Don’t blame NHS reform for our health service woes: It hasn’t gone far enough

Cathy Corrie
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A more efficient NHS will require a smaller workforce (Source: Getty)
NHS performance is at its worst since the 1990s, according to the respected think tank The King’s Fund. Treatment targets are routinely being missed. A&E waiting times are their worst for a decade. Two thirds of hospitals are now in the red, as the service heads towards a £2bn deficit.

While services show signs of distress, the next Parliament will pose even greater challenges. The new government will have to simultaneously stabilise performance and radically improve efficiency. Unless this happens, NHS England has warned that the government will have to find £22bn extra to spend on the NHS.

Some have claimed that the deterioration in performance is due to the coalition’s reforms to the NHS. In truth, it has arisen because of a lack of reform. Five years ago, ministers set out a brave new vision to deliver better care at lower cost. Care would be shifted out of hospitals and away from A&E. New providers would compete with the NHS to deliver the best services. The NHS would be accountable to the patient, not to politicians. These are the right kind of ideas. Indeed, many are included in the NHS’s own plan for reform published last October. They have, however, proven tough to deliver.

Since 1948, the default option has been to treat patients in hospitals. A better value health system would mean taking money away from hospitals, downgrading local A&Es, and shifting resources to other parts of the health service. Attempts to do so, however, are met with outrage. The coalition should be praised that the number of hospital beds has fallen by 5 per cent since 2010. But spending on hospitals continues to rise as a proportion of the total budget, while spending on GPs and community care has fallen or increased much more slowly. The use of alternatives to A&E, such as walk-in-centres, has stalled.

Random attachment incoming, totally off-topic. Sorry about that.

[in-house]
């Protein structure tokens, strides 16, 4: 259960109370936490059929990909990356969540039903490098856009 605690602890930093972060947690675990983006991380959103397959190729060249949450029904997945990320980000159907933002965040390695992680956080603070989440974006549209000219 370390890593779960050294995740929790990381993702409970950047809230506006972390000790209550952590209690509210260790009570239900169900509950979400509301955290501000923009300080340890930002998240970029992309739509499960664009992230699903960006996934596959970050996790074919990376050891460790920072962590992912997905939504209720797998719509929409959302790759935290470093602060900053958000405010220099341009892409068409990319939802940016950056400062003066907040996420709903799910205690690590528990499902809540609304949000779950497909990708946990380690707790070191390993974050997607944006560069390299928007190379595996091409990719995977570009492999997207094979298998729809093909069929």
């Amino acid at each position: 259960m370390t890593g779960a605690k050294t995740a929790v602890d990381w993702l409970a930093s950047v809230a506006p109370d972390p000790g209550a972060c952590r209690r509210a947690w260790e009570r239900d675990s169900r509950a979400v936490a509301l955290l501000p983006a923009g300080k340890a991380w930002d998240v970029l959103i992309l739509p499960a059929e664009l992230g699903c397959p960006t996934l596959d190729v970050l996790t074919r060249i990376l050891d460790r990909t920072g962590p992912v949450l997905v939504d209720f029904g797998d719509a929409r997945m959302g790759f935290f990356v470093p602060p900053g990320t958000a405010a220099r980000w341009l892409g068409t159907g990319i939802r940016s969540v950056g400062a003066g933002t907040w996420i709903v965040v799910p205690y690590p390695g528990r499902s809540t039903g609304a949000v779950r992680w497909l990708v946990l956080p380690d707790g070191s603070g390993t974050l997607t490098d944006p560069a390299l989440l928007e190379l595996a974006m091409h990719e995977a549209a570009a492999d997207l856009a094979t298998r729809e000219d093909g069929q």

With half the budget spent on staff, a more efficient NHS will require a smaller workforce. While staff numbers fell in the first half of the Parliament, in 2013 this reversed. The NHS workforce is now the largest it has ever been, a key reason for rising hospital deficits. The reflex reaction to failings of care has been to employ more staff, but this will have to be challenged. In any public service – or business – what matters is not the number of staff but how effectively they are deployed.

The stalling of competition and choice is at odds with the need to deliver care in new ways that are more responsive to patients. The share of the NHS budget spent on private companies and charities has risen only marginally – from 8.5 per cent to 9.1 per cent. While the coalition’s reforms created the means for greater competition, in 2013-14 only 6 per cent of contracts were put out to tender. The number of patients offered choice of hospital treatment has fallen from 49 per cent to 38 per cent.

Difficult changes to the health service are inevitable in the next Parliament. Unless it wants to see deficits continue to rise and performance continue to fall, the government must build new momentum for NHS reform.

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